His Royal Editor: Prince Charles to Guest-Edit British Magazine

'Country Life,' a British weekly dedicated to the upper-class rural lifestyle, will have a royal mark of approval this November

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What does a man that has everything get for his 65th birthday? If you’re Prince Charles, you guest-edit a British weekly that celebrates the bucolic lifestyle and culture of the country’s farmland communities. But of course.

The Prince of Wales, who celebrates his birthday on Nov. 14, plans to edit the Nov. 13 issue of Country Life that will feature an exclusive interview with His Royal Highness.

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“Since its launch in 1897, Country Life has been privileged to be given access to the royal family at times of national celebrations. However, this is the first time that a member of the royal family has edited the magazine or any other publication,” said Mark Hedges, the magazine’s editor. “The Prince of Wales has been a great supporter of Country Life and its ideals over many decades, and has always taken a close interest in what we do, so we’re delighted, at last, to be able to call on his wise input and creativity.”

Prince Charles is expected to meet with the editorial board to discuss his duties, but since the magazine, the self-anointed “Home of Premium Property,” generally concerns the joys of rural landowners and their homes, Charles likely has some thoughts to spare on those matters.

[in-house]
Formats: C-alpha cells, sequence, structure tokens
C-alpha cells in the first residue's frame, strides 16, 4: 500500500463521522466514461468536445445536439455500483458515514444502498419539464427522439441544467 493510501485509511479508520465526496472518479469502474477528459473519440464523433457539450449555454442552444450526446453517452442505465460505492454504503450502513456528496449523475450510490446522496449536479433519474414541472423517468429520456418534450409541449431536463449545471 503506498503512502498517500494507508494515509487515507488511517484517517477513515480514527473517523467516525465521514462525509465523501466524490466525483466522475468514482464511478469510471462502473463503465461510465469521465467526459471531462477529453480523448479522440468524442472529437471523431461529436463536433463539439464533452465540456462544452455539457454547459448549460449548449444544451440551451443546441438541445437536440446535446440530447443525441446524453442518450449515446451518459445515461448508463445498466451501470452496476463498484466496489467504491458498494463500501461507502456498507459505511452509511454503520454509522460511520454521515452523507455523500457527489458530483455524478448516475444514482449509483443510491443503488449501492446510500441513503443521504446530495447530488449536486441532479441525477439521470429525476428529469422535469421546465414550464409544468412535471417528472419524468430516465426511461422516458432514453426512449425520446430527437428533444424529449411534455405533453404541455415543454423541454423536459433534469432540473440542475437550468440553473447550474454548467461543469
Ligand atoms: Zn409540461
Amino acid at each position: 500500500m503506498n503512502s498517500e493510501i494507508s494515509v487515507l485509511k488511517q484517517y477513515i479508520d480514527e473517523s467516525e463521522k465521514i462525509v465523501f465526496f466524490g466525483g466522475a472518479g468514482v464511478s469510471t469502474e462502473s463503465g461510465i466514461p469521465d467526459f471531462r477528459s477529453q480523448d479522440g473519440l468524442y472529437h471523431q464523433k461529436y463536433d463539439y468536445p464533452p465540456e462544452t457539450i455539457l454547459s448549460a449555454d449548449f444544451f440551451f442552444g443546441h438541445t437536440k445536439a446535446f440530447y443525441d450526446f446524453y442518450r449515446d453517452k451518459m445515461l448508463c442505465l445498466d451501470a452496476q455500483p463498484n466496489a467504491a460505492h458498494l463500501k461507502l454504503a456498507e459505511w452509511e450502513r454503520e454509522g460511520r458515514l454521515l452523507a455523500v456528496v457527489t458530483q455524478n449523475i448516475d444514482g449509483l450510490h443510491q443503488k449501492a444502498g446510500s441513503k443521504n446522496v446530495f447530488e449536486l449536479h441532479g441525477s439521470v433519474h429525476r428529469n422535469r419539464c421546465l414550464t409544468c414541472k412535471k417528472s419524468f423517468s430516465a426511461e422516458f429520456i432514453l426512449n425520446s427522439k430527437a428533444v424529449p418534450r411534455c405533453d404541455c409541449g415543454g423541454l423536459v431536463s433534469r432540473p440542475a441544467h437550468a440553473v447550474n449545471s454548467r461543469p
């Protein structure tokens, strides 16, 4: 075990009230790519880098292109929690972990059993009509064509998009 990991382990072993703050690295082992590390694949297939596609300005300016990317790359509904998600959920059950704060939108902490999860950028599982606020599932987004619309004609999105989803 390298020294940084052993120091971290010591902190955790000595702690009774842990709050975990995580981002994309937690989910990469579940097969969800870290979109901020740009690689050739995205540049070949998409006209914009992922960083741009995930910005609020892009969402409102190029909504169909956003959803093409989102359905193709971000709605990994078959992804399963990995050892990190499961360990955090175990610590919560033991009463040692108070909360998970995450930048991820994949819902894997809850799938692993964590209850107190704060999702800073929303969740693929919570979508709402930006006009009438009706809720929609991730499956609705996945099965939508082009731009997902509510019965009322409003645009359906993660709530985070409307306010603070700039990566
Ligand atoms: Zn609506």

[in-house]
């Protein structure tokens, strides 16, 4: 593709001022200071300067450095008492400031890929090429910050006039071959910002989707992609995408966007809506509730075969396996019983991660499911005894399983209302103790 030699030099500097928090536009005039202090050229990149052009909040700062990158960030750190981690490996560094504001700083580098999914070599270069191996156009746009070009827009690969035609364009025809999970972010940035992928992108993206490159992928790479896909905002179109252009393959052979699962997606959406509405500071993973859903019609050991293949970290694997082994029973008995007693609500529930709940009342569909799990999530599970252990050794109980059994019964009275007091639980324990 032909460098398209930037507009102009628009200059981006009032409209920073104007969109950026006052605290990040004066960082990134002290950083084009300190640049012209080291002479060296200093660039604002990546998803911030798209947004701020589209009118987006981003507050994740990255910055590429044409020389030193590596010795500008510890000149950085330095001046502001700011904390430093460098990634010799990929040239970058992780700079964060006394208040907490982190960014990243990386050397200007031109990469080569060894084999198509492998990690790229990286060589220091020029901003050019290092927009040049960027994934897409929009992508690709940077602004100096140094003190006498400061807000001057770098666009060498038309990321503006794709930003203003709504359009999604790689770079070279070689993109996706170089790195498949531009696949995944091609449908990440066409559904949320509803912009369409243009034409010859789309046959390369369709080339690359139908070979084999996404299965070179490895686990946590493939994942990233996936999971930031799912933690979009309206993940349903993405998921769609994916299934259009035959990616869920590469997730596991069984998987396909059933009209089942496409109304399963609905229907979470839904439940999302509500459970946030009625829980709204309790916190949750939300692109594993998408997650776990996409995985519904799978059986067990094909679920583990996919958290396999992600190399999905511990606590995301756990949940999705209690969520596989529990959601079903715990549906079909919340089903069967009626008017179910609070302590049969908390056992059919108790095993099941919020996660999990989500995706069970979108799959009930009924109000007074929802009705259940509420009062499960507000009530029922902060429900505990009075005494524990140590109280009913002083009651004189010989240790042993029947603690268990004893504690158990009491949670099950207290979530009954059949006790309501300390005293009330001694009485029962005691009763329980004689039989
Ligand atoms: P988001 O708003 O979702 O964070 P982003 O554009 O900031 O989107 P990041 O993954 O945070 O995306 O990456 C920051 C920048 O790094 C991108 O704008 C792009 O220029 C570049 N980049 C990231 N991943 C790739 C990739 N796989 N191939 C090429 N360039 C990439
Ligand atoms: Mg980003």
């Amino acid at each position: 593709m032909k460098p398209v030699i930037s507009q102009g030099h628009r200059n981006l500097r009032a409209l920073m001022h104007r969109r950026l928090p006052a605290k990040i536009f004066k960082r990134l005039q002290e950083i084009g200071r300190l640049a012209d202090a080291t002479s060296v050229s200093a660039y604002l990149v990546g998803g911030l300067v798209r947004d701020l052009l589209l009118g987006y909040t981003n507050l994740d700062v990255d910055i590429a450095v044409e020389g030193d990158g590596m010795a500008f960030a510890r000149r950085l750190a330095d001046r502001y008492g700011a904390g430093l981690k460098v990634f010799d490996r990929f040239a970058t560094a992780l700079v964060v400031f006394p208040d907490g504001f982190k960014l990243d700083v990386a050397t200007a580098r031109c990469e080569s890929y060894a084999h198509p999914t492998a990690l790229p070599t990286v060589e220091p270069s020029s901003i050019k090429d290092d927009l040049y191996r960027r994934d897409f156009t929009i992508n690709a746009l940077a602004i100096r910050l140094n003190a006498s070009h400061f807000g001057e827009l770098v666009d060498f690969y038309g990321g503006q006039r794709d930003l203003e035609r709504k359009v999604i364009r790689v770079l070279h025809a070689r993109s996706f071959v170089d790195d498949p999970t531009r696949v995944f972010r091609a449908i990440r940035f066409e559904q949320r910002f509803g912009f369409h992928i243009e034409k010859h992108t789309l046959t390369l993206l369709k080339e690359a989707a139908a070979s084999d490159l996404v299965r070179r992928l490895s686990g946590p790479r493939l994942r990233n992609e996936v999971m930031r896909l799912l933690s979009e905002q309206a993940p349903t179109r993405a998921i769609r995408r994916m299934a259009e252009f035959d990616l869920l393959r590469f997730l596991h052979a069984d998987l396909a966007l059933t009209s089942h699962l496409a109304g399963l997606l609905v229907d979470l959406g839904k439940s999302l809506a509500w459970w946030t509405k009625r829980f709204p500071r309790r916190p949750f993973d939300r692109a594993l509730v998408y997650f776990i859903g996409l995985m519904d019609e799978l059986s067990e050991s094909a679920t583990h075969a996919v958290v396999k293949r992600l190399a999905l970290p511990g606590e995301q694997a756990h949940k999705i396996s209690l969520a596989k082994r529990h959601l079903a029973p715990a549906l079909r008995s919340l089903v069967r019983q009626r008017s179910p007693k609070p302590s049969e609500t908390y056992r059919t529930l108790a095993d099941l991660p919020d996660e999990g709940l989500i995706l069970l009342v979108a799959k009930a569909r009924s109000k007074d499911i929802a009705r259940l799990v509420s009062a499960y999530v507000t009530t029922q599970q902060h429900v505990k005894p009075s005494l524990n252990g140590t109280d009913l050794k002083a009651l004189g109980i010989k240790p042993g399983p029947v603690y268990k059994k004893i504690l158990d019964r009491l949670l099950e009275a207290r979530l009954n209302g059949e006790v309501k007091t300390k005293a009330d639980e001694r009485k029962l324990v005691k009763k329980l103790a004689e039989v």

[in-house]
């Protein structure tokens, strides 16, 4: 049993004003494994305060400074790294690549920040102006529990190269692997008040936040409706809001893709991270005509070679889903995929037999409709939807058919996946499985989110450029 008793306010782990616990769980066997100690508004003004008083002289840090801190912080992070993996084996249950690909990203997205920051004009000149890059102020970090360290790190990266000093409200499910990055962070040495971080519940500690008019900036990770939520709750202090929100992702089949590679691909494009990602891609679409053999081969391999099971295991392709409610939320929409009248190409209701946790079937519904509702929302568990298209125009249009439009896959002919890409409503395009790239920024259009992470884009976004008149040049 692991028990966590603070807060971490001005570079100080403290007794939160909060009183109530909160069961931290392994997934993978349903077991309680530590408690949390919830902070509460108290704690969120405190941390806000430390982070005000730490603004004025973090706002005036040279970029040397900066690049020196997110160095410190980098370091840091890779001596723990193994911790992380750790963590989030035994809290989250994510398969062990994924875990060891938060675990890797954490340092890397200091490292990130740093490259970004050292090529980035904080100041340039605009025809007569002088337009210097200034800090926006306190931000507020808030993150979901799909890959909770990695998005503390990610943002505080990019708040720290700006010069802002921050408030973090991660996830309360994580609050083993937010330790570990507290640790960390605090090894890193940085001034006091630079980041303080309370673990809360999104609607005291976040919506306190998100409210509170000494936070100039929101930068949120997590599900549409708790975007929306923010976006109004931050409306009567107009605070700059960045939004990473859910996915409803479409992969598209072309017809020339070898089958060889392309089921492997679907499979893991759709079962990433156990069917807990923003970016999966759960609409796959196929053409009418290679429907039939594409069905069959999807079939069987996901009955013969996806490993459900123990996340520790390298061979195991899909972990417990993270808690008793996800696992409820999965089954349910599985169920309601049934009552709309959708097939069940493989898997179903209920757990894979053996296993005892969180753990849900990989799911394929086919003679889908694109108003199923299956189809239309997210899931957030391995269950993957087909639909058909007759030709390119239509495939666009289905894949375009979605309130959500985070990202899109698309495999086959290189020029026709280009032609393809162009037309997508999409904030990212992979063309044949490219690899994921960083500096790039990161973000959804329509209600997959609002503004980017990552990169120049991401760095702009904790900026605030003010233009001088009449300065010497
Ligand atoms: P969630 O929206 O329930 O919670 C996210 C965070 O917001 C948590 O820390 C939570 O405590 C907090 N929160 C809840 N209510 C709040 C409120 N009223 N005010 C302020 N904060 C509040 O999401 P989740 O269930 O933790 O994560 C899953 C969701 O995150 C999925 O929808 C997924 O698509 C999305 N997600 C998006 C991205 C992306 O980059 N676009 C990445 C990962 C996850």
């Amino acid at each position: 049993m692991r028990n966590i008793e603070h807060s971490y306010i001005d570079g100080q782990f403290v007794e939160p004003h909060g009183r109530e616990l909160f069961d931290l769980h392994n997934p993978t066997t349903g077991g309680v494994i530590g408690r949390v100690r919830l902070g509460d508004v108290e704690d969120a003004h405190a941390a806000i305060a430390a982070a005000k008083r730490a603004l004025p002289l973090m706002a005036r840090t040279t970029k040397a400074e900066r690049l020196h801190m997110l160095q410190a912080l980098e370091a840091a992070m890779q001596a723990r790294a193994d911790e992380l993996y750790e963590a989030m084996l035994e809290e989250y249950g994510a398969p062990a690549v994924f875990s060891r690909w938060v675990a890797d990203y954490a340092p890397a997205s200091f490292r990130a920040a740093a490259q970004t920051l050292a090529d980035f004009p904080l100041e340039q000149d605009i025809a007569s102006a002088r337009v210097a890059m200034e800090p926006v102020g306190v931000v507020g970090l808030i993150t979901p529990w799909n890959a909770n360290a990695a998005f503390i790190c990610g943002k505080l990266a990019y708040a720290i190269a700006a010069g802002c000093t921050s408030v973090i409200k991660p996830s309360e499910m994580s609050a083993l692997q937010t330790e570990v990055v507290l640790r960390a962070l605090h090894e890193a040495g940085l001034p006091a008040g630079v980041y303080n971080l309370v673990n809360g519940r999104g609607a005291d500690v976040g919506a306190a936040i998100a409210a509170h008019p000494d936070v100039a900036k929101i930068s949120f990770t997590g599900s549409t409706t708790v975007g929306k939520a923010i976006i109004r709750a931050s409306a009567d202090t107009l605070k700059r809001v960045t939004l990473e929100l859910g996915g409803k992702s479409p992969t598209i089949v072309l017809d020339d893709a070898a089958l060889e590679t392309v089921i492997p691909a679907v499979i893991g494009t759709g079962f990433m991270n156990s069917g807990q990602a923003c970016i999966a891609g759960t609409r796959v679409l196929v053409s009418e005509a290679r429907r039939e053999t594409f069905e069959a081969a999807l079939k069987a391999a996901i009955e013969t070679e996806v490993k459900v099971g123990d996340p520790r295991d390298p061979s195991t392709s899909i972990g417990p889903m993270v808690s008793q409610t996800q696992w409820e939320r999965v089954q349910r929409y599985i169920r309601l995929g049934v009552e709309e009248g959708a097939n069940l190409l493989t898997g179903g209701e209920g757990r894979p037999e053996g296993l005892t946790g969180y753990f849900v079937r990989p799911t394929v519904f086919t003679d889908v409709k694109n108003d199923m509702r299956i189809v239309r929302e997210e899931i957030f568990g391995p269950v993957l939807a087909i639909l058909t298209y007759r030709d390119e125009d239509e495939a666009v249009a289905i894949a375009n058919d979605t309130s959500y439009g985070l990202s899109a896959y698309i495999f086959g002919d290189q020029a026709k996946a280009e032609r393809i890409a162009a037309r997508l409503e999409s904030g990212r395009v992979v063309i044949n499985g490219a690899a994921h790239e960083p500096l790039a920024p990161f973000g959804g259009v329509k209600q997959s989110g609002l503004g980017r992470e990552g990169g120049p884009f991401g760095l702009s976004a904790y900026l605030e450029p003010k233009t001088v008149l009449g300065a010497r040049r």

In the same way that Judd Apatow lent his eye and ear for comedic talent to Vanity Fair‘s December comedy issue, so too can Charles bless Country Life with his innate genteel manner. He and his wife Camilla live part-time in Highgrove House, an estate in the Cotswolds that seems tailor-made for a Country Life cover or feature. He could also share thoughts on his favorite pastimes — the ones that aren’t weather forecasting or deejaying — such as watercolor painting and, until an injury, polo. If his personal interests prove too inconsequential, he can always shed light on his manifold humanitarian pursuits. The Prince of Wales is a longtime champion of organic farming, climate-change research and historical preservation — all of which would gel nicely with Country Life’s rural bent.